Wednesday, May 13, 2009

In passing: Venetia Burney Phair

(In passing marks the memory of a person featured in IntLawGrrls)

Venetia Burney Phair died on April 30 at age 90 at home in Epsom, south of London, England. As we've posted, she made her mark 8 decades earlier, when as a schoolgirl she suggested that a newly discovered planet be named Pluto. As depicted in the 2008 short film, Naming Pluto (video of trailer below), 11-year-old mythology buff Venetia (left) made the suggestion to her grandfather, an Oxford librarian, who relayed the idea to an Oxford astronomer. The rest is history. Pluto's ignominious 2006 reclassification as a "dwarf planet" by no means dims her celestial achievement. As stated by London's Telegraph, she "had the distinction of being the only woman in the world to have named a planet."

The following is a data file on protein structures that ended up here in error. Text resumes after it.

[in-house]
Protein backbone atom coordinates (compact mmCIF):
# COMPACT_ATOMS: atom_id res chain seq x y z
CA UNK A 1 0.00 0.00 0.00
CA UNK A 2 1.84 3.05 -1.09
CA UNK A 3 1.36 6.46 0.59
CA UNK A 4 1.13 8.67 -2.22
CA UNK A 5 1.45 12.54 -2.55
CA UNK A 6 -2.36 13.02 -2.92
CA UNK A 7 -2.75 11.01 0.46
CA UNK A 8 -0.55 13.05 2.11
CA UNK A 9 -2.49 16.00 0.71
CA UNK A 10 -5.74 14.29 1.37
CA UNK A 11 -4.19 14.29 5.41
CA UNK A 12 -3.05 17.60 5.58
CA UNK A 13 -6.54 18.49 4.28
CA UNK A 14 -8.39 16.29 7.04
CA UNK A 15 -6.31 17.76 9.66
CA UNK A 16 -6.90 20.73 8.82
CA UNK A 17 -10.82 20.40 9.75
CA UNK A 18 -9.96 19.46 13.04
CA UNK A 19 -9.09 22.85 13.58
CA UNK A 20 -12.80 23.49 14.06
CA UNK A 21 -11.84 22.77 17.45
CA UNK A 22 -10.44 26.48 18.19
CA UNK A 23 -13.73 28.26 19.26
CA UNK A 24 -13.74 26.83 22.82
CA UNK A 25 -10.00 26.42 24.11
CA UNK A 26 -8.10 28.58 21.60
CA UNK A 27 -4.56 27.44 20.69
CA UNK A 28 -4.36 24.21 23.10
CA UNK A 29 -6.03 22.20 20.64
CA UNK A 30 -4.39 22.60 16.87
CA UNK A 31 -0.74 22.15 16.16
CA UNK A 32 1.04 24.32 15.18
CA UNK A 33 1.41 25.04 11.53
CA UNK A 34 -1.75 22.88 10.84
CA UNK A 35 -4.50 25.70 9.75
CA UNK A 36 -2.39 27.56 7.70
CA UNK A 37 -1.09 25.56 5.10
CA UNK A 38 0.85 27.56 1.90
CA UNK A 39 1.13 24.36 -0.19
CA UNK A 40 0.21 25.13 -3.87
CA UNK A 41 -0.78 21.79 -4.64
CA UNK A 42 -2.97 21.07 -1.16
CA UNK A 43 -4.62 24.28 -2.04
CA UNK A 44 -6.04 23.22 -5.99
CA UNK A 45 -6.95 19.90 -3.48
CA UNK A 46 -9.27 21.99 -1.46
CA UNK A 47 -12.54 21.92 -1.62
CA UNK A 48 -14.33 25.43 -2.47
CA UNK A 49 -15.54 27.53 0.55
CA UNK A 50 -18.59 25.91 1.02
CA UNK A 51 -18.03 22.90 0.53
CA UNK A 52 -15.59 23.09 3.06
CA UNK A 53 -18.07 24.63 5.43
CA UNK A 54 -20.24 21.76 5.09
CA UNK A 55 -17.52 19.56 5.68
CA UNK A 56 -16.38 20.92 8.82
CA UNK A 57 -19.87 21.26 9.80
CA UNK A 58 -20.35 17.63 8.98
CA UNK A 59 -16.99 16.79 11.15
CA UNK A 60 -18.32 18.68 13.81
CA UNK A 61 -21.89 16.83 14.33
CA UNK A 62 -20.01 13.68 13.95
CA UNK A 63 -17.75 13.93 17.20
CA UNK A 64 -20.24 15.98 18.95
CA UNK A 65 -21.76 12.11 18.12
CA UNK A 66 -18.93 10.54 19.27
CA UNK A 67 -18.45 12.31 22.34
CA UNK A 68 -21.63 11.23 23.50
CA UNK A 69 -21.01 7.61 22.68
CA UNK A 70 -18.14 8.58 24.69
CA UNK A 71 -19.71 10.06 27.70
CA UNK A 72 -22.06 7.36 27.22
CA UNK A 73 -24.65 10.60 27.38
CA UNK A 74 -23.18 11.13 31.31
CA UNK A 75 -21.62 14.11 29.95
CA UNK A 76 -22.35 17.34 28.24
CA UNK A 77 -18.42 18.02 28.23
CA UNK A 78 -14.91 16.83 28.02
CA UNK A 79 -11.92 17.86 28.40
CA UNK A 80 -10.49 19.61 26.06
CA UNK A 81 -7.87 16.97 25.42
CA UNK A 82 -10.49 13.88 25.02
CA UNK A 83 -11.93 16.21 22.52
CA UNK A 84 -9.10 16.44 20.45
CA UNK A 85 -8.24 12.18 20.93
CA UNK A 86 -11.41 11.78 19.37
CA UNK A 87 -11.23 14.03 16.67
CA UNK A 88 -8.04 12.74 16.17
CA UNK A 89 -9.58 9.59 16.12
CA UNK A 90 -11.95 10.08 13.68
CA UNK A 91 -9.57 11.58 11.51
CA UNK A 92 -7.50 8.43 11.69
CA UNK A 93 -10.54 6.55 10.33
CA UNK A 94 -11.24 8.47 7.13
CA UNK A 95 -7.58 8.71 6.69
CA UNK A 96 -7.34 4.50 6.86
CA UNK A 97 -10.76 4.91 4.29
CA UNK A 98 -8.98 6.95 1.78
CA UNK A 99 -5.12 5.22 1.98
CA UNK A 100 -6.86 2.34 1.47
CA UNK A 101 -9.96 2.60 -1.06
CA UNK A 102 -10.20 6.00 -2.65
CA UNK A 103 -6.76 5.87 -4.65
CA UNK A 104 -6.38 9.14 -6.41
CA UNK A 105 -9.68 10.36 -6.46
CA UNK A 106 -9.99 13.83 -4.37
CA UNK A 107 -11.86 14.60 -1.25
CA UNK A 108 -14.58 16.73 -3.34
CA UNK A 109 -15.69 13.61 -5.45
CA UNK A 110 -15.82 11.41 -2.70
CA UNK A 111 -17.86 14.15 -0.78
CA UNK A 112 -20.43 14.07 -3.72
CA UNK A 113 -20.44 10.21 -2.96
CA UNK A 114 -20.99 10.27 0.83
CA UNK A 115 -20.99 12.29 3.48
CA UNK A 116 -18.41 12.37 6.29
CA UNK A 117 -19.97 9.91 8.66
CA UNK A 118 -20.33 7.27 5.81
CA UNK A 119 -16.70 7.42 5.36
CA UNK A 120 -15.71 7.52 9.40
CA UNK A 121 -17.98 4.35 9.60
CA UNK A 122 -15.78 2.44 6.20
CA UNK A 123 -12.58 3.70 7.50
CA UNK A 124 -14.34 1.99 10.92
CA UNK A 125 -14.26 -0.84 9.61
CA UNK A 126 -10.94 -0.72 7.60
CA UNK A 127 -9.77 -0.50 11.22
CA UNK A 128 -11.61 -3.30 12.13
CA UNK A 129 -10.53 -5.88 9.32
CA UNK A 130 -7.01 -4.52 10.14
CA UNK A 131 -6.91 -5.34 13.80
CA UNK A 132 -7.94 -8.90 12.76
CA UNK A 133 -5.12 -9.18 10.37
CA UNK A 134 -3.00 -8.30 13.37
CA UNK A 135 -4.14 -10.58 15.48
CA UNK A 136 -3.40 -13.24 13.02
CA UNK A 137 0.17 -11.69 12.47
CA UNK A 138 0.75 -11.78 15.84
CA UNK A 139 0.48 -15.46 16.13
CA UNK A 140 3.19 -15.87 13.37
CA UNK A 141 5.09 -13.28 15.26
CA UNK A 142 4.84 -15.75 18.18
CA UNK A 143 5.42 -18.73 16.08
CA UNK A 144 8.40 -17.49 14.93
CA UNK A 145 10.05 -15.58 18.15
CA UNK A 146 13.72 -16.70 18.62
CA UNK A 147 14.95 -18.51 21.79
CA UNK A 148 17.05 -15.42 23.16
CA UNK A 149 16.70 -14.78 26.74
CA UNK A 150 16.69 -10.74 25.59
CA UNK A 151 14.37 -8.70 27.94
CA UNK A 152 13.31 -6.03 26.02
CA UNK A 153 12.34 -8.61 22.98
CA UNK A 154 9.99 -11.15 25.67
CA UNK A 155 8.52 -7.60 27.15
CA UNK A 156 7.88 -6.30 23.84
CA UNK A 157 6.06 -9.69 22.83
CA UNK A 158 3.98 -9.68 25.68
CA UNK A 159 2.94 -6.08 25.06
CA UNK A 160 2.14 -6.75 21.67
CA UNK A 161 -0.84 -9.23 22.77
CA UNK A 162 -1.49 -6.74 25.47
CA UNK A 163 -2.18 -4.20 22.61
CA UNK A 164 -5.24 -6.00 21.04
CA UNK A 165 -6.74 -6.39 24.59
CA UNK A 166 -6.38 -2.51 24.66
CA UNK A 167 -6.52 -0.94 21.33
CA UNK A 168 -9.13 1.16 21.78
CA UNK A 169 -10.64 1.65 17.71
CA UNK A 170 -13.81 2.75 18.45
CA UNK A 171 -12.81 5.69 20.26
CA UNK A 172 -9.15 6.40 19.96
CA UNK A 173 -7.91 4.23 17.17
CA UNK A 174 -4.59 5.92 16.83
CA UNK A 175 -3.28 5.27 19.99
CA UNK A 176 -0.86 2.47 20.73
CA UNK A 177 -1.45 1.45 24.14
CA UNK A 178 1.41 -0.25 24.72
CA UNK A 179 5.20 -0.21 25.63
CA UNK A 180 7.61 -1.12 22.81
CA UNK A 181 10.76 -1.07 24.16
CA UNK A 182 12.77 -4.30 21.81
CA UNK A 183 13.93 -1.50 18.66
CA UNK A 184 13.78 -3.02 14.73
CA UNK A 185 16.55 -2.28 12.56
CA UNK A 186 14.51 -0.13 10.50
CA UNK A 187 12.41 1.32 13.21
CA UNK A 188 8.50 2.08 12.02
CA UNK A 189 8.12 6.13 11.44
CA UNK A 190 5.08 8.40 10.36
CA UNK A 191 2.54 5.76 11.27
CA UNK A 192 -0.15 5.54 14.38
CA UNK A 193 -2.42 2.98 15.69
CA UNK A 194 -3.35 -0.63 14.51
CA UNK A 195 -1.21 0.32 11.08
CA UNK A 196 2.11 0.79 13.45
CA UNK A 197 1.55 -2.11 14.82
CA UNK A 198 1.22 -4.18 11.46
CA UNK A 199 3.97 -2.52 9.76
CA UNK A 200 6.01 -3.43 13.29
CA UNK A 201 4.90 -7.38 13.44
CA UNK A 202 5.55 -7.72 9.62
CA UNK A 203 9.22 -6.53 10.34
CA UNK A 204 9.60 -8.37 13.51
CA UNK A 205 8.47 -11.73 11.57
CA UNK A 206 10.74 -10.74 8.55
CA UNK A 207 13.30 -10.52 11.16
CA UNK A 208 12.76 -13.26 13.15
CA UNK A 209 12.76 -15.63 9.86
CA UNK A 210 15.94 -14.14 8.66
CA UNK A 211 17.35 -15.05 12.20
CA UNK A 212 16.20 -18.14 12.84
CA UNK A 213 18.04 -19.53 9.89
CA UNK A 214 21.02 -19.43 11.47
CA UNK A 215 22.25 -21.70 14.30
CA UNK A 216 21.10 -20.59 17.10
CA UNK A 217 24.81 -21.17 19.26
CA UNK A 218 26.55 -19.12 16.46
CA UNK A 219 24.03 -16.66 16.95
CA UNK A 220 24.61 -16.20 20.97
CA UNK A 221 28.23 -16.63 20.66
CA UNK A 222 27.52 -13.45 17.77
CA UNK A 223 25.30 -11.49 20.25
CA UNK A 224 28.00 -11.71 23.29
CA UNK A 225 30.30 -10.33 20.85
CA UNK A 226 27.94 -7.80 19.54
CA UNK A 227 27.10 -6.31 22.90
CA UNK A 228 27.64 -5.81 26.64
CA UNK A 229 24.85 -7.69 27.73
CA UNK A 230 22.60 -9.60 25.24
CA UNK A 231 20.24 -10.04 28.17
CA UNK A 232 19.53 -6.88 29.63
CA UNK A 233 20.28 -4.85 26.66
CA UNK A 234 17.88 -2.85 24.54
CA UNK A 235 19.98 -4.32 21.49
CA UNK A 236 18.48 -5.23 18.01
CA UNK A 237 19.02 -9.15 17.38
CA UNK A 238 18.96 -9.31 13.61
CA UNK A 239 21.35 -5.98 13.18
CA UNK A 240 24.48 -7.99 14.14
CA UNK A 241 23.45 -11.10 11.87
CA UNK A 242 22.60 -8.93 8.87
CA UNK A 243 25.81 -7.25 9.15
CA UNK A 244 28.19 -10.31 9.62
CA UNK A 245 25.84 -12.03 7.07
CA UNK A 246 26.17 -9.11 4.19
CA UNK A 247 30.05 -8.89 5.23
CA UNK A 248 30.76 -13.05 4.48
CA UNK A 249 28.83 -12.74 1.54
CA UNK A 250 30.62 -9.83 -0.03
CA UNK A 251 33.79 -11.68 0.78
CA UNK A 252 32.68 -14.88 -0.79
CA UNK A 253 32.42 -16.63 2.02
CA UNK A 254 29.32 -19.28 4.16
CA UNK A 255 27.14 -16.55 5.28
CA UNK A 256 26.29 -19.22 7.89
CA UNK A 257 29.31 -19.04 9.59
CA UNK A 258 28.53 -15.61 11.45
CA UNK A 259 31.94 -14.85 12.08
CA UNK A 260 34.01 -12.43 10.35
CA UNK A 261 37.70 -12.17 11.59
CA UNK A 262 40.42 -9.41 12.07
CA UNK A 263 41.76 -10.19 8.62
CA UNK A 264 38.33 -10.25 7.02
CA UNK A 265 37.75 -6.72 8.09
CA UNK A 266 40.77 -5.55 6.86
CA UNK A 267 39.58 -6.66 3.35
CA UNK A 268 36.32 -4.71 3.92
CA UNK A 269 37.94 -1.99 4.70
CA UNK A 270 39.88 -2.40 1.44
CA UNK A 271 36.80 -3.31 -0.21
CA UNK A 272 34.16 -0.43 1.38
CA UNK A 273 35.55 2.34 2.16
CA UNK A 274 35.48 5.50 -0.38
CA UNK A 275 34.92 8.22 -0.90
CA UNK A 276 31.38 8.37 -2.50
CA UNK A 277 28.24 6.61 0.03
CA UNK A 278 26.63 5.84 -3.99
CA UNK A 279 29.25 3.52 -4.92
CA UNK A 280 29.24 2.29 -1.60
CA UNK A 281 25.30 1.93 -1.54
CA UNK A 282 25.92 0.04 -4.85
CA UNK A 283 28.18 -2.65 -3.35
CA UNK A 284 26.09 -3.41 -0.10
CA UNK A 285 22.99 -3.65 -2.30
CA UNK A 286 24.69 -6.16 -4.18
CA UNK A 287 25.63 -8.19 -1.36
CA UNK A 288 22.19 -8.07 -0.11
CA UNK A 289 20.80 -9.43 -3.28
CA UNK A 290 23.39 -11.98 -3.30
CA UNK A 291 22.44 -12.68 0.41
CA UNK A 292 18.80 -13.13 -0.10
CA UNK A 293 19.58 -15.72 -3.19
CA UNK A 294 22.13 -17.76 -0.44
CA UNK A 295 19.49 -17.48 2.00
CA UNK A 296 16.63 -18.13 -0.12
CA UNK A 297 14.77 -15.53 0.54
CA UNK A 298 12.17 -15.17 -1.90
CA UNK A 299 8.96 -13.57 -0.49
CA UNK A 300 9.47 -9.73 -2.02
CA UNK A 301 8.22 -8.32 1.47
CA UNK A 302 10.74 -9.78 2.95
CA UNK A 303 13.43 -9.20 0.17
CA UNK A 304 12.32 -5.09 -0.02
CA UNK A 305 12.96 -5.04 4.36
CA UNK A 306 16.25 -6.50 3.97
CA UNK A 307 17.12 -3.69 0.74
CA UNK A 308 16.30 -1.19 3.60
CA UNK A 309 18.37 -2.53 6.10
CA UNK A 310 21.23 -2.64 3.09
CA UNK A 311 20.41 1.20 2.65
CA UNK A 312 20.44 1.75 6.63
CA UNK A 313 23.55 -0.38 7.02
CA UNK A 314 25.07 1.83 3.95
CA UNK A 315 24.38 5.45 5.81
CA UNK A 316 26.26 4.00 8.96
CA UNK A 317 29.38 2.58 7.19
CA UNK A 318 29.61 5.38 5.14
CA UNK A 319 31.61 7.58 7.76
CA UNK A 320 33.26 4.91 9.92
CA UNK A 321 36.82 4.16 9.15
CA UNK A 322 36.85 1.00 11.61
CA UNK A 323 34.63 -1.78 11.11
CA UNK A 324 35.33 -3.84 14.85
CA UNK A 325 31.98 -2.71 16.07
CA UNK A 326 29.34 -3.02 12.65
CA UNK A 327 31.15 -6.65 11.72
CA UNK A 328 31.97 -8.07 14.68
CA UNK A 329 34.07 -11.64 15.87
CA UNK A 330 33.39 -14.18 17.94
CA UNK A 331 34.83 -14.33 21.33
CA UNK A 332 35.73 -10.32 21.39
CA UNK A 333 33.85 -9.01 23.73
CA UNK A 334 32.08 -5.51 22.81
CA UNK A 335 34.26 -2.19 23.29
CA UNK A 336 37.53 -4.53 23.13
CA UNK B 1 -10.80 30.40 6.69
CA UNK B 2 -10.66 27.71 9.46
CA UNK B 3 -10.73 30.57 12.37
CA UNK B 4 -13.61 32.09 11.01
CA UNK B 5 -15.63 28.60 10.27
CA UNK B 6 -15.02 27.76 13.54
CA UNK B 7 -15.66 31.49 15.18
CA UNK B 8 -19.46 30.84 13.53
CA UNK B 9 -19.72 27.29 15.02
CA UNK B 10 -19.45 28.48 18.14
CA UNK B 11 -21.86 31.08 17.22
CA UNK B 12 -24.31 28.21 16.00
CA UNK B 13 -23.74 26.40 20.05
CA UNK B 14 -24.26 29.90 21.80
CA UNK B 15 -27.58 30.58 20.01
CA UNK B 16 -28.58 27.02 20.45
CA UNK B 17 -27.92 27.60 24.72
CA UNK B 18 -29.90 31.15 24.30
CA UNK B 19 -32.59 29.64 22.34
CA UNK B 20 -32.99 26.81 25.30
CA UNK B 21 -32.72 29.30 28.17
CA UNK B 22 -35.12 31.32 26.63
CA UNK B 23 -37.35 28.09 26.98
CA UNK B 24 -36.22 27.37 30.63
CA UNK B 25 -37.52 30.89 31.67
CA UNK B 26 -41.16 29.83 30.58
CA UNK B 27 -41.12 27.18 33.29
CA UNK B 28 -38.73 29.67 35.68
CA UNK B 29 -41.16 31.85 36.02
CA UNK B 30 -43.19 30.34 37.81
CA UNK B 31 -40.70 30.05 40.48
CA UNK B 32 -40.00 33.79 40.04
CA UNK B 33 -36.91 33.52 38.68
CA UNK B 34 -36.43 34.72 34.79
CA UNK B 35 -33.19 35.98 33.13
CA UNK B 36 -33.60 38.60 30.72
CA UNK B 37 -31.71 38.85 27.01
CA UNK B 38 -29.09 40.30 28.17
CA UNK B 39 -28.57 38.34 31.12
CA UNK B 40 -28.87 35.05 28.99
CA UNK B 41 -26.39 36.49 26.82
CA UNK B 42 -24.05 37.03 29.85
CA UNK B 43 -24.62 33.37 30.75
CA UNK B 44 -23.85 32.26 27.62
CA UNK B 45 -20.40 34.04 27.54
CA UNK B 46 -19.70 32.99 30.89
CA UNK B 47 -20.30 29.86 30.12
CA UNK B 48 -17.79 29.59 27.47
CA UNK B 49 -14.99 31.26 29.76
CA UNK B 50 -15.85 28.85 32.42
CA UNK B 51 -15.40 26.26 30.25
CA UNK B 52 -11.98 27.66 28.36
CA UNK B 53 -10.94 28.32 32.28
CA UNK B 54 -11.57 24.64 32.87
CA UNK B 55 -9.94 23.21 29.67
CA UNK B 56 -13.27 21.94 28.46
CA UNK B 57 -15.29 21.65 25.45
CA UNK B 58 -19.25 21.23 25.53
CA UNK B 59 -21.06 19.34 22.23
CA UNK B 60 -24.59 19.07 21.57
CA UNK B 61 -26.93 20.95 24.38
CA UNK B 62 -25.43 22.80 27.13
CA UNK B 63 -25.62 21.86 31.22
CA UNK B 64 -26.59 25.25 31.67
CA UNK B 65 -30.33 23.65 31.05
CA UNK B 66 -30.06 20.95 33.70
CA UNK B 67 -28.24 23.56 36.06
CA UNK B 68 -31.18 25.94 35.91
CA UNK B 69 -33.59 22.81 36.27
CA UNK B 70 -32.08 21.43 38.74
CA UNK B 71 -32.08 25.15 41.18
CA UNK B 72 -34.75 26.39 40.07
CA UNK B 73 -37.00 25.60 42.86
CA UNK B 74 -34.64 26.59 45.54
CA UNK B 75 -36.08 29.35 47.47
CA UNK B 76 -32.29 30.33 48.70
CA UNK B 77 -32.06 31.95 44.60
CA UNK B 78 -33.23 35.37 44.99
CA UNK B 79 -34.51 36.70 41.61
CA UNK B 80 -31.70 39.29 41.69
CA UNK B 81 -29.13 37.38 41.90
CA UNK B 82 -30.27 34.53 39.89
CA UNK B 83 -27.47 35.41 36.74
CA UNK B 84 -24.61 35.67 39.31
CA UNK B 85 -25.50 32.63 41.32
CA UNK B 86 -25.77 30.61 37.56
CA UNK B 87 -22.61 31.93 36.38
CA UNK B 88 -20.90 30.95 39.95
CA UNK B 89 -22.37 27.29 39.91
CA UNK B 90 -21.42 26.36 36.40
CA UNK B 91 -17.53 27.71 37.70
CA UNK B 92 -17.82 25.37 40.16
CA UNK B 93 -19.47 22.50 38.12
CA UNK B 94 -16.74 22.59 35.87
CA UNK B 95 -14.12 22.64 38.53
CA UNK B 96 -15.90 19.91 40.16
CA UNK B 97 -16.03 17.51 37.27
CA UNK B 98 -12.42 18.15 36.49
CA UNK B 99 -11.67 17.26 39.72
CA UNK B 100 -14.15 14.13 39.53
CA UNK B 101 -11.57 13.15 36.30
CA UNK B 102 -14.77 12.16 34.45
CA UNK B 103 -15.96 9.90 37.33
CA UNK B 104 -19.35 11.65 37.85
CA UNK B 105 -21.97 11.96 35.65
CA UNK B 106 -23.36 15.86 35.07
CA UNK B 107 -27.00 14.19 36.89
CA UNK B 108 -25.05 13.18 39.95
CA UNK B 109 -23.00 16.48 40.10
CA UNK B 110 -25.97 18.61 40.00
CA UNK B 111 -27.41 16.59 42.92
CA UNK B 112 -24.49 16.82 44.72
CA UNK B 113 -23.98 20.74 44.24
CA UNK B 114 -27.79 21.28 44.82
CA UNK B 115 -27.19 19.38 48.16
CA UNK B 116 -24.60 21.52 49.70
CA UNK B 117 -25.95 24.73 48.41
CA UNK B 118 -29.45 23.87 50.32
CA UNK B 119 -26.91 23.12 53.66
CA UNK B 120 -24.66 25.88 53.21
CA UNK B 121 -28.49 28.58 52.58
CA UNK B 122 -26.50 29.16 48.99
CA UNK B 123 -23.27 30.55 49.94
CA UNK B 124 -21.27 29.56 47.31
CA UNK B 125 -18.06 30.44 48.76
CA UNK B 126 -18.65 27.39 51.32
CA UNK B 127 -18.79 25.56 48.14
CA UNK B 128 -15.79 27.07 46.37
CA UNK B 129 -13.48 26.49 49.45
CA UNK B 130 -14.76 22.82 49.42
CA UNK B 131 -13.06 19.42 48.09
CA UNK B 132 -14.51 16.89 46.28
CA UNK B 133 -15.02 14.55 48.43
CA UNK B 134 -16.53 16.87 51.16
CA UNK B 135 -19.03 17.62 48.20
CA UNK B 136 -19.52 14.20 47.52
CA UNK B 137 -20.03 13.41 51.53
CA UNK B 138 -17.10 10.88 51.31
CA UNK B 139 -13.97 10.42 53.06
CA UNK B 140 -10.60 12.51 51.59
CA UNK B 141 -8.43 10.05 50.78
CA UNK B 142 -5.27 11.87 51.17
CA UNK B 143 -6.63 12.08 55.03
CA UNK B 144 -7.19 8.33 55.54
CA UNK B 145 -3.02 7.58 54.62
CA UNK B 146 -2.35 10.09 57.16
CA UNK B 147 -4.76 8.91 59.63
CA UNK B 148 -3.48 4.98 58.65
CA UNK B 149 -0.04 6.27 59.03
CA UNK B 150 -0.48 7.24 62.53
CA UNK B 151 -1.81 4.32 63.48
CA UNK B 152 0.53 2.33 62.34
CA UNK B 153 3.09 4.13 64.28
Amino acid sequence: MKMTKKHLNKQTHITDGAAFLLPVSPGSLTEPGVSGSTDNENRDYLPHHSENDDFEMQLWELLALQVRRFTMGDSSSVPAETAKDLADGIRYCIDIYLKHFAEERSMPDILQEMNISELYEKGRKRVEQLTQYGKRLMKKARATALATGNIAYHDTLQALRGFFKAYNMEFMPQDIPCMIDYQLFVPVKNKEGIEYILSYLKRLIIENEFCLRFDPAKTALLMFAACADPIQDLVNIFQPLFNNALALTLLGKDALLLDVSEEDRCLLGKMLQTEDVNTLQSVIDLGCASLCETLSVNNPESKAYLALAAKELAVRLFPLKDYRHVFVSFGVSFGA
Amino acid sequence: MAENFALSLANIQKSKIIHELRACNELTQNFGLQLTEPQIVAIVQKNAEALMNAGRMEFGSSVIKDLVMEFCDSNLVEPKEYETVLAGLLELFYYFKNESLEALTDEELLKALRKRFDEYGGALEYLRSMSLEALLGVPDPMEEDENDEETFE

1 comment:

Laurel Kornfeld said...

It should be noted that the IAU’s controversial demotion of Pluto is very likely not the last word on the subject and in fact represents only one interpretation in an ongoing debate. Only four percent of the IAU voted on this, and most are not planetary scientists. Their decision was immediately opposed in a formal petition by hundreds of professional astronomers led by Dr. Alan Stern, Principal Investigator of NASA’s New Horizons mission to Pluto. Stern and like-minded scientists favor a broader planet definition that includes any non-self-luminous spheroidal body in orbit around a star. The spherical part is important because objects become spherical when they attain a state known as hydrostatic equilibrium, meaning they are large enough for their own gravity to pull them into a round shape. This is a characteristic of planets and not of shapeless asteroids and Kuiper Belt Objects. Pluto meets this criterion and is therefore a planet.